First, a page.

University of Saskatchewan

September 15, 2014   

Protecting Your Discoveries - Intellectual Property Basics

What do we mean by Intellectual Property?

Intellectual property is a common term used to describe the products of the human intellect often expressing new knowledge that someone has created or discovered. Such expressions may also deal with artistic matter such as music or art or literature. IP, as it is often referred to, can be protected in various ways depending on the subject matter. The following sections describe some of the most common forms of protection used in Canada and in many other countries.


What is a patent?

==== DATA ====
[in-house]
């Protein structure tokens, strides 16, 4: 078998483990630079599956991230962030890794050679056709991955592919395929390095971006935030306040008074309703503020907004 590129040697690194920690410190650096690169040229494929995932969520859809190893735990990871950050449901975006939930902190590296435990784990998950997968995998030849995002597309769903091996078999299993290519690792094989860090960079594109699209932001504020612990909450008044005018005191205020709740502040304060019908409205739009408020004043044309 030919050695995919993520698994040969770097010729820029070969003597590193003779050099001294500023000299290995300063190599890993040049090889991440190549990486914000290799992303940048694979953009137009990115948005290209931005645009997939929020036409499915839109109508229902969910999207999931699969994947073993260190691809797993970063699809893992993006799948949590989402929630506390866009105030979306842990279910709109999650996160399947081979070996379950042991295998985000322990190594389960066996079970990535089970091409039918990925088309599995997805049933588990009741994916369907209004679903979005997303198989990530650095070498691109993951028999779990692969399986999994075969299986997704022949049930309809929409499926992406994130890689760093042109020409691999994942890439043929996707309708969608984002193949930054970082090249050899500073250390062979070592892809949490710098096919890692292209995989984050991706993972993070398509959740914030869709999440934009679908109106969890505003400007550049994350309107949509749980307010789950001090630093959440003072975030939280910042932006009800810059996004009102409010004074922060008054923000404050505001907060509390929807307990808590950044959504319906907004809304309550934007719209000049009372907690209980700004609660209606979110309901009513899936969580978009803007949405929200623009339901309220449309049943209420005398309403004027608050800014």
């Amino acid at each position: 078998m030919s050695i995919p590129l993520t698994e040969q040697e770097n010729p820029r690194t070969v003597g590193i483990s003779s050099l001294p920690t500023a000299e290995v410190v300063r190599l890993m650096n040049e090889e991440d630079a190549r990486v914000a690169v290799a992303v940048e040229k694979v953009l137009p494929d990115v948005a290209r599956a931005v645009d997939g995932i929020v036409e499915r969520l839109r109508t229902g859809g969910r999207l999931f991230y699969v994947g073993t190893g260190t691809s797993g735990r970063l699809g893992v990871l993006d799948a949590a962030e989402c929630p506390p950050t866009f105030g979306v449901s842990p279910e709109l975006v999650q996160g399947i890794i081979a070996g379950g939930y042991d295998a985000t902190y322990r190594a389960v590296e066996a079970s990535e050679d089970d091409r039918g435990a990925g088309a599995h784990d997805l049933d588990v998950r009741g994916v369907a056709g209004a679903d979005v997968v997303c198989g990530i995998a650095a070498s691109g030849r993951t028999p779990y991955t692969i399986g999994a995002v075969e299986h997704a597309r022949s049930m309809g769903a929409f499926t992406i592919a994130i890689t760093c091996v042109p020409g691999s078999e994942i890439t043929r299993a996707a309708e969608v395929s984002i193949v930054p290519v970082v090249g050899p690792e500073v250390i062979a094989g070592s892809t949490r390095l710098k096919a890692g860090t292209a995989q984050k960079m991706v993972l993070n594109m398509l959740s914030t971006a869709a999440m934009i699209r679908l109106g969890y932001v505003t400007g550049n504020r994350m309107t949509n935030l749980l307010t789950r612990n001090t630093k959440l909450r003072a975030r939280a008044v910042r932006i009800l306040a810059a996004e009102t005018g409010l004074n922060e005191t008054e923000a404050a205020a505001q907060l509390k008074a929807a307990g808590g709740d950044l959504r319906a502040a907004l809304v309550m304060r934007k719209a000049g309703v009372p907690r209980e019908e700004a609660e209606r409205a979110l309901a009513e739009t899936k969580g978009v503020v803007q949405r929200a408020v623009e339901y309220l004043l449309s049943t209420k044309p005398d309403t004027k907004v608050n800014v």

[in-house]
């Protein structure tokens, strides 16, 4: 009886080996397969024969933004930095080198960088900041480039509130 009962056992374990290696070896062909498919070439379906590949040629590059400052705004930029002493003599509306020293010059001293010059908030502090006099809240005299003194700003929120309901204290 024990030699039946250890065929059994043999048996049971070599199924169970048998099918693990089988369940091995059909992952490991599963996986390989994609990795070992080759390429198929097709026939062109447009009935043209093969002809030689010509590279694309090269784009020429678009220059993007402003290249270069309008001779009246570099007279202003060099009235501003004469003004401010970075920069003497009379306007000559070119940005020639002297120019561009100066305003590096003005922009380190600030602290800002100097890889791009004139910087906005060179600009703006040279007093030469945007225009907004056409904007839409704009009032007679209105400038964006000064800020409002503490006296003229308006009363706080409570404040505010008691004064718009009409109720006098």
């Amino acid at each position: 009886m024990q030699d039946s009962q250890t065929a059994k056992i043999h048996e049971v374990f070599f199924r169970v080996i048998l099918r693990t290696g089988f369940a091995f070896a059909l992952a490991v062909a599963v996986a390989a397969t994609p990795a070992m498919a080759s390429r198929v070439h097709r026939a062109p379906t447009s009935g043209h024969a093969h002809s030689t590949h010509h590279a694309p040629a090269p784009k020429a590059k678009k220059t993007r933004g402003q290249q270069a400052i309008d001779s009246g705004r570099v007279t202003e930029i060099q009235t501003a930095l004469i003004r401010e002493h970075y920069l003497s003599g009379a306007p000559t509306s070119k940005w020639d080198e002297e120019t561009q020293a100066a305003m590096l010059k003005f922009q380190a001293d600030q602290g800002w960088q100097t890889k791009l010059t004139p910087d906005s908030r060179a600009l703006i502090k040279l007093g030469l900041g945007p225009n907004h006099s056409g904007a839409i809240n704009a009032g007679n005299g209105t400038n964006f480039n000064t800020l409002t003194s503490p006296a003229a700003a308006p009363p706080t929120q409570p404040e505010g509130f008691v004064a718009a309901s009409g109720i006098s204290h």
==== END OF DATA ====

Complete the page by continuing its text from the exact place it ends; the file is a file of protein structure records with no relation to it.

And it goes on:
A patent is a right to prevent others from making, using or selling the invention defined by the “claims” of the patent.

What can be patented?

Patents protect “inventions”, which are defined as any new and useful art, process, machine, manufacture or composition of matter, or any new and useful improvement thereof. Generally, patents are for functional features of new products, machines, manufacturing processes, software, chemical compositions, etc. - as opposed to features which are merely aesthetic (which may be protected by industrial design registrations, or “design patents”, as they are called in the United States). Higher life forms modified by man are patentable in the United States but not in Canada.

In order to be patentable in Canada, assuming that proper subject matter is involved, the invention must meet three main requirements: utility, novelty, and inventiveness.